The federal scientists conducting research that can answer the questions in these letters are sent a single hard copy at the end of each quarter with a list of the undersigned, though we aren’t sure if these are getting through. Not surprisingly, we haven’t heard back from any of the scientists we’ve contacted. Federal Ministers and Members of Parliament, on the other hand, are receiving email copies of every single letter sent that falls within their jurisdiction. So far that is just shy of 3,000 letters. As of April 2nd, we have heard back from four of the thirty ministers and MPs we’ve written. You can read their responses here. We’re still waiting on the others.
The next steps in the campaign are to create teaching kits to get these issues into classrooms, as well as to teach the skills necessary to ask questions of our government that are so central to democracy. We will also host a Freedom of Information request drive so we can get the answers to our questions. We continue to work with community and school groups crafting new questions about issues that matter to them so other Canadians and people around the world can sign on in solidarity. This is not just a Canadian issue, since Canada hosts 40 percent of the arctic, 18 percent of the world’s surface freshwater, massive amounts of forest, and, of course, the oil sands. Since most of the science being gutted focuses on environmental monitoring, while research into resource extraction continues and even grows, we are contributing to global environmental problems and flying blind at home.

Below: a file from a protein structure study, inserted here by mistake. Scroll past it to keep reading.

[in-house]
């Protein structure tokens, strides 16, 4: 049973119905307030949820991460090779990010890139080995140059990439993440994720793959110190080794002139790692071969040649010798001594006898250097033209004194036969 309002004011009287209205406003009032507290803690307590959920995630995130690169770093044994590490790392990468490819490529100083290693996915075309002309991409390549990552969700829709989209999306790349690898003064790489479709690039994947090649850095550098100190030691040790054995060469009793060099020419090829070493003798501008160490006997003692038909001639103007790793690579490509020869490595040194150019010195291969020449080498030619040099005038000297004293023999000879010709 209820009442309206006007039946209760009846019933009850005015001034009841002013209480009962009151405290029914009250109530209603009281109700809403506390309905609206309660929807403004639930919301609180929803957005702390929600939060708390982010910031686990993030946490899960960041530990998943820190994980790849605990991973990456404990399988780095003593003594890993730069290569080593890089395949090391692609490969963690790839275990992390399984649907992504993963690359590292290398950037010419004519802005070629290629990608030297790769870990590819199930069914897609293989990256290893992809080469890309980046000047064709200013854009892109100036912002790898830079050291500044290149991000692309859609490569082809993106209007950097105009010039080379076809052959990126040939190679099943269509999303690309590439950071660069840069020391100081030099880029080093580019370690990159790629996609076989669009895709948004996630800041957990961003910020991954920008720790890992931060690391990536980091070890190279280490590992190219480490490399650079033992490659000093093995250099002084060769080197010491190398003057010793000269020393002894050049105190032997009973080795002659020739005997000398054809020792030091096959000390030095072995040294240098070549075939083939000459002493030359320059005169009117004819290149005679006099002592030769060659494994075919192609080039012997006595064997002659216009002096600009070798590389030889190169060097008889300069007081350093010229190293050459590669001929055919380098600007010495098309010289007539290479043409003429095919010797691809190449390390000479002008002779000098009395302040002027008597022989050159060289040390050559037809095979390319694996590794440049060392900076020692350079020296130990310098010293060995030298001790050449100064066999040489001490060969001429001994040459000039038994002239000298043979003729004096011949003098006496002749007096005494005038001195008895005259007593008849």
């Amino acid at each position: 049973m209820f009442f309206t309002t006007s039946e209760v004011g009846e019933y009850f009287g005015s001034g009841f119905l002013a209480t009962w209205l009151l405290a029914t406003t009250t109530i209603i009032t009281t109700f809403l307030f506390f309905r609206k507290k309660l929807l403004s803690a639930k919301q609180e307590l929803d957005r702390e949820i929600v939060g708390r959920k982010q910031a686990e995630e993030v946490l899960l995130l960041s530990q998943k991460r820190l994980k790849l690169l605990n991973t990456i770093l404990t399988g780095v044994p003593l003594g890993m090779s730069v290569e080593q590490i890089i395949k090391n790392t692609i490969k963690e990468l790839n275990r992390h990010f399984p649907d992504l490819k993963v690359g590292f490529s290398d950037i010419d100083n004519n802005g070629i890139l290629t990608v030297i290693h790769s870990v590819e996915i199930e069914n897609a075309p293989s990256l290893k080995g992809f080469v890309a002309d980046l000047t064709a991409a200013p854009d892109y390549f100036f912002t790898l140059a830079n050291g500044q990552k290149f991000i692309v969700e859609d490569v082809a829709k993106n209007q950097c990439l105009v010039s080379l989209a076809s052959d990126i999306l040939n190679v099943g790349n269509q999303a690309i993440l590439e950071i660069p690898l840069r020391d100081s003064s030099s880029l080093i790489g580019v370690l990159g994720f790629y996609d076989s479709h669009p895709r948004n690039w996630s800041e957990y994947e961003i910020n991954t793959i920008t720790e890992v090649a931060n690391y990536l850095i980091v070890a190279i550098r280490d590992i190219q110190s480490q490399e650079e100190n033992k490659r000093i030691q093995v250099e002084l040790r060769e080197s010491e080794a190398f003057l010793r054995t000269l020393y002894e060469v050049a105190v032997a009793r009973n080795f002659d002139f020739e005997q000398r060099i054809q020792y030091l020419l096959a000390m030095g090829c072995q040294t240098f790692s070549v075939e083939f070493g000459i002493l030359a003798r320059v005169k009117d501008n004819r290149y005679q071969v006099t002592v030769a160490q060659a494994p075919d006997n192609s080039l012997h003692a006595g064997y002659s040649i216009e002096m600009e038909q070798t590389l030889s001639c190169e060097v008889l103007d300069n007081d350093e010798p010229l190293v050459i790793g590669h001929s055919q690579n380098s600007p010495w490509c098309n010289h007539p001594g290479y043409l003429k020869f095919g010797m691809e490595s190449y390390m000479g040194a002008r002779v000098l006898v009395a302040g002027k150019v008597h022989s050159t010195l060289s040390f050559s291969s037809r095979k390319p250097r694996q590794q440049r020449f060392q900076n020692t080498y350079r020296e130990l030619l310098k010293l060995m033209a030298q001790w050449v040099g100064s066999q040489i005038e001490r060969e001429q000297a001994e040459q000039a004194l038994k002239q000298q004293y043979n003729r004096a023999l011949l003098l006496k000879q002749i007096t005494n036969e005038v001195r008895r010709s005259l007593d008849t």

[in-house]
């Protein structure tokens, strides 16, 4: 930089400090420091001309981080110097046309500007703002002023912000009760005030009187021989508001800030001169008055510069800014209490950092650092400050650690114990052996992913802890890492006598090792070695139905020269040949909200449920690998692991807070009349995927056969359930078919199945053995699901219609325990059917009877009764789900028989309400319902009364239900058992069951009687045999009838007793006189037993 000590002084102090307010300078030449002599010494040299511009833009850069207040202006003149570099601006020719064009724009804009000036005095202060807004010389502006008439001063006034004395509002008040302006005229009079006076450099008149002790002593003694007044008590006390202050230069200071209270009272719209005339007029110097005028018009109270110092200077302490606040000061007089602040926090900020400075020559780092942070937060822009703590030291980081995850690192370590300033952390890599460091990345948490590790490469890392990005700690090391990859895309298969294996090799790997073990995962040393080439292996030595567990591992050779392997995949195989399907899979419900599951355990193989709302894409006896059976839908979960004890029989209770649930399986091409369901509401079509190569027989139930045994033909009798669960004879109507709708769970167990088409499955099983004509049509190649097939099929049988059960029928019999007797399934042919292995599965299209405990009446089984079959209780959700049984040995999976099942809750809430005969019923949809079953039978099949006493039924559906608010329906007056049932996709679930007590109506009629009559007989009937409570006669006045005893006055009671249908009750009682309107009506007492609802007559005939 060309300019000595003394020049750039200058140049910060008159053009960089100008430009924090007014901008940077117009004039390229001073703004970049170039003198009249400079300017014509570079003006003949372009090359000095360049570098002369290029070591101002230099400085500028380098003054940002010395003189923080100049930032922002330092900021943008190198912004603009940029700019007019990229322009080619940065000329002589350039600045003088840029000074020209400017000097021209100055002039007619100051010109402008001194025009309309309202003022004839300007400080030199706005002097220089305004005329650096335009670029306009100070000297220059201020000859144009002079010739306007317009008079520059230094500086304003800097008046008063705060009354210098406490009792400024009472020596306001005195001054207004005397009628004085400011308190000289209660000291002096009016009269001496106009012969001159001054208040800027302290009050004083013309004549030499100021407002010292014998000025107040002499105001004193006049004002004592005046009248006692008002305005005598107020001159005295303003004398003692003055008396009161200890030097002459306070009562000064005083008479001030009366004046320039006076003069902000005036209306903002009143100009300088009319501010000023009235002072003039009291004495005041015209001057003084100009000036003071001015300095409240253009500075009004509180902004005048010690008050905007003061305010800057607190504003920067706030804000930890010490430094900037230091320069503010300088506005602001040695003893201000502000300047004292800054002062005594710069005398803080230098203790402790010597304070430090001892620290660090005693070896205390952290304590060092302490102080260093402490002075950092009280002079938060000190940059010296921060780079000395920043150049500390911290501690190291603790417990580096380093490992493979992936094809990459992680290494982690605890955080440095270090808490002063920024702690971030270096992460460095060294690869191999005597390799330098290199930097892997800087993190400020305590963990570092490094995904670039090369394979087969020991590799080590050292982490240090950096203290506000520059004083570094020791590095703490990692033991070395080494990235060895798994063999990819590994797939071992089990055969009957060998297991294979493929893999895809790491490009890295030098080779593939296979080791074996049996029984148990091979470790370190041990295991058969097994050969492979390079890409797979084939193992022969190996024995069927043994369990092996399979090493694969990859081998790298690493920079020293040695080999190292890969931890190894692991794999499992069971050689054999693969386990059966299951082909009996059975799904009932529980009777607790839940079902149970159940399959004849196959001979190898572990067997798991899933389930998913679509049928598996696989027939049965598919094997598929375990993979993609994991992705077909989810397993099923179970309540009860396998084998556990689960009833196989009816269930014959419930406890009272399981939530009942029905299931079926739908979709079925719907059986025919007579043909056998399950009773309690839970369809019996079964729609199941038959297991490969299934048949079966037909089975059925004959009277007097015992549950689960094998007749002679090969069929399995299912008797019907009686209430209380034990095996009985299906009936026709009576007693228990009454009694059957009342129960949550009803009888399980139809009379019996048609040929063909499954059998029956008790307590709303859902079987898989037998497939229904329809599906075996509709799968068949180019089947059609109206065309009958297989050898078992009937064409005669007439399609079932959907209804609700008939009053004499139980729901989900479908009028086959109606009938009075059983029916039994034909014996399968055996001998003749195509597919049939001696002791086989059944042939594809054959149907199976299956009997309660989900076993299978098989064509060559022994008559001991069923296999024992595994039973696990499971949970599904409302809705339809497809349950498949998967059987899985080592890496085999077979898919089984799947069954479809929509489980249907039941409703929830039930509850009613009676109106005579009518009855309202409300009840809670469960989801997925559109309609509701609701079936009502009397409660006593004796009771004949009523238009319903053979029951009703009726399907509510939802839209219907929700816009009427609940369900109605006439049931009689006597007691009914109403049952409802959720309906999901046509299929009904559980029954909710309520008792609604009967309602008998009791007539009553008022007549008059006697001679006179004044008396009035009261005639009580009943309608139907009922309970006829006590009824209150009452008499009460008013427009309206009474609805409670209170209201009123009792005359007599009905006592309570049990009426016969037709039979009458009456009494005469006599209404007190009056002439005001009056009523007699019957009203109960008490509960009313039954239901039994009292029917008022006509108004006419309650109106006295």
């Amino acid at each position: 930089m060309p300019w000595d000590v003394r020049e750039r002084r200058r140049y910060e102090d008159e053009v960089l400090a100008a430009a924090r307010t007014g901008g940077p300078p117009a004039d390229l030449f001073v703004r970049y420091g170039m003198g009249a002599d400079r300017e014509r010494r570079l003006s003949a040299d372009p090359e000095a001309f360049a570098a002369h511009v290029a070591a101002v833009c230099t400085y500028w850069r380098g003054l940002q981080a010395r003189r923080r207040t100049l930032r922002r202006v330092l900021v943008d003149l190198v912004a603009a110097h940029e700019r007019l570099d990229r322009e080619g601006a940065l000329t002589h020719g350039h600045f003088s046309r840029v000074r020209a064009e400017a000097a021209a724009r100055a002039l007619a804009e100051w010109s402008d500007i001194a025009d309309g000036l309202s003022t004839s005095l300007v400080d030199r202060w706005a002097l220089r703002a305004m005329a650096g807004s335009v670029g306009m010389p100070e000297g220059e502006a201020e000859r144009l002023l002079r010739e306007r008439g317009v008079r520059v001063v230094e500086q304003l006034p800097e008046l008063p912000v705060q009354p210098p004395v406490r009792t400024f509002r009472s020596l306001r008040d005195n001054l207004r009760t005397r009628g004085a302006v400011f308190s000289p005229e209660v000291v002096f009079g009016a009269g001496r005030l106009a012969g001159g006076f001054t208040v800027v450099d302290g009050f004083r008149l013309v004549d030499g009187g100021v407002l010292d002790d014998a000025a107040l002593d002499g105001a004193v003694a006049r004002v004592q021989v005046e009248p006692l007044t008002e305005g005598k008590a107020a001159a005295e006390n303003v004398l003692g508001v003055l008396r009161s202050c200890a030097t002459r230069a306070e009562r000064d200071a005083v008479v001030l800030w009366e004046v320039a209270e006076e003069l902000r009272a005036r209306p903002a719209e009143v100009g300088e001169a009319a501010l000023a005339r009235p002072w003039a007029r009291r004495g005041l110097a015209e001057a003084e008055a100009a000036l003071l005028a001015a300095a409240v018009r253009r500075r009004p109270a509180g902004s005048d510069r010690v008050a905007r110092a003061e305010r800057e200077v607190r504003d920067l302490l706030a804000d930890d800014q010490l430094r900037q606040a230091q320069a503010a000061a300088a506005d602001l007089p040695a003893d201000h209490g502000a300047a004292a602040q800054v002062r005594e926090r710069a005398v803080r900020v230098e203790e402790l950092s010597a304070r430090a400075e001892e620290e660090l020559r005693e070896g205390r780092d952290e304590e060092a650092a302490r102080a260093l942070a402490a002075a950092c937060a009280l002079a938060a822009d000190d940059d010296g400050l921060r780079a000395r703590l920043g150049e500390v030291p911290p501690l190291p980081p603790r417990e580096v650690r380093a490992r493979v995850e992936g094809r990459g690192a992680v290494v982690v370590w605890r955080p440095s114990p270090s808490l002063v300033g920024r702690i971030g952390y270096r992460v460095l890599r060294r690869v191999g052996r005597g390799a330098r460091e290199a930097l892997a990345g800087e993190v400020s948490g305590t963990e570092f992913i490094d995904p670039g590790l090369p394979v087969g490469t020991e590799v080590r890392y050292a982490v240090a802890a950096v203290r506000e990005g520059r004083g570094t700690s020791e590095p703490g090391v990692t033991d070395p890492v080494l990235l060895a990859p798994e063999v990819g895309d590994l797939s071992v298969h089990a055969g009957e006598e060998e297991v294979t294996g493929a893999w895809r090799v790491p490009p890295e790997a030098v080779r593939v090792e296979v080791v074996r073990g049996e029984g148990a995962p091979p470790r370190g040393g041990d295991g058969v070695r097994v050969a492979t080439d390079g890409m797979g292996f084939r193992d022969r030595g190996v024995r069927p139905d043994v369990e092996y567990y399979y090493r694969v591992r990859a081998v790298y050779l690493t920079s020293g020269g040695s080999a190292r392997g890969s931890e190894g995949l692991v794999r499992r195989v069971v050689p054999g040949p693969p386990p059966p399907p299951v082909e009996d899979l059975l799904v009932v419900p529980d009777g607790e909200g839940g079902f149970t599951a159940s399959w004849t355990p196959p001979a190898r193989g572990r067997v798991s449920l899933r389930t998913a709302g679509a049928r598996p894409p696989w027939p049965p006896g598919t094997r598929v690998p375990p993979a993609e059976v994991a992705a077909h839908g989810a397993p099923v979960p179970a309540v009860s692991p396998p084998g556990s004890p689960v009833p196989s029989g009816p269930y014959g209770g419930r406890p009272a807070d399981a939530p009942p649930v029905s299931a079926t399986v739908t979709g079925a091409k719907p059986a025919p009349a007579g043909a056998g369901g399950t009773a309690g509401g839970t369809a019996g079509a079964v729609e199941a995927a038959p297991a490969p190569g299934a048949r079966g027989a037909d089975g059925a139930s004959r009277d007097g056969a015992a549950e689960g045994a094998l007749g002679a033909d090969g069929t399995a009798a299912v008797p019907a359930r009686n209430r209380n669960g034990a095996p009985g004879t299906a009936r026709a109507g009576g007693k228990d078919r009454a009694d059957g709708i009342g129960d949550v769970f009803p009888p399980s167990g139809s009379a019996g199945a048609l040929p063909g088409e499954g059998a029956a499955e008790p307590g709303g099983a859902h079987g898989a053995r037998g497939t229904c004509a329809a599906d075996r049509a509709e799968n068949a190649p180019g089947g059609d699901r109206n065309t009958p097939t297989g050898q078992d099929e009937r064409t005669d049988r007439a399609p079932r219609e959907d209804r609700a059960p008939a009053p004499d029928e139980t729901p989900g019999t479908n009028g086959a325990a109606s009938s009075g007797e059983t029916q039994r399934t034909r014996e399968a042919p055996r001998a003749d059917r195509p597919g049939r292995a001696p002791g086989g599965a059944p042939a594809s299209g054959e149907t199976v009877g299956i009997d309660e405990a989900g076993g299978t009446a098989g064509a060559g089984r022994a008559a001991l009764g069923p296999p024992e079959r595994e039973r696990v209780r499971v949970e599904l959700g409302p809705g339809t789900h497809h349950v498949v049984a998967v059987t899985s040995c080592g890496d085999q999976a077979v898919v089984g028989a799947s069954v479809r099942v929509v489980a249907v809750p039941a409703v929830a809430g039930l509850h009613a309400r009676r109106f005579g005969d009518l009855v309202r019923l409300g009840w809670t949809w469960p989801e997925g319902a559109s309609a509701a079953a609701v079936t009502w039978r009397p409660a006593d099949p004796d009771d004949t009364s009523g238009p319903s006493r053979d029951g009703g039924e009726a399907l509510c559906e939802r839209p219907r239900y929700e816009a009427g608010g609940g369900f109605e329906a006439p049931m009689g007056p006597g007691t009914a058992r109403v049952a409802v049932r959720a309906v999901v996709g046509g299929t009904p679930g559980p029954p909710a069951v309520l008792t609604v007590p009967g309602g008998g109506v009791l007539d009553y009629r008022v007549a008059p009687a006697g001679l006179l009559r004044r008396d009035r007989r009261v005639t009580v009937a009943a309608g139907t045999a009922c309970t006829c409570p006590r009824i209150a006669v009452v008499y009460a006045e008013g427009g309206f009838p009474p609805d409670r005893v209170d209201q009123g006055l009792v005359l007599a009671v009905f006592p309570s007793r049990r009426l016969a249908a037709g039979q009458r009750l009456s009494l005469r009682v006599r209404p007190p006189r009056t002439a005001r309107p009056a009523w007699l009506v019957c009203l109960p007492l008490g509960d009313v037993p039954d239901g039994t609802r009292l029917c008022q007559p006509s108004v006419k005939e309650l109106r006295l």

A very special thank you to our volunteers and supporters, including: Scientists for the Right to Know, Evidence for Democracy, DeSmog Canada, Canadian Journalists for Free Expression, the Canadian Association of University Teachers, the Technoscience Research Unit (University of Toronto), the Institute for Science and Technology Studies (York University) and the Waste, Science, Technology and Environment group (WaSTE) (Memorial University of Newfoundland), PIPSC, the union representing federal scientists, and everyone who has signed onto a letter or contributed a question.
Max Liboiron is an Assistant Professor of sociology and technology at Memorial University of Newfoundland. Her research focuses on how harmful, invisible, emerging phenomena such as disasters, toxicants, and marine plastics become manifest in science and activism, and how these methods of representation relate to action. Liboiron’s major public projects include managing the Discard Studies Blog, a public forum on waste and pollution; and founding Civic Laboratory for Environmental Action Research (CLEAR), which uses citizen science and community methods to monitor and act on environmental pollution.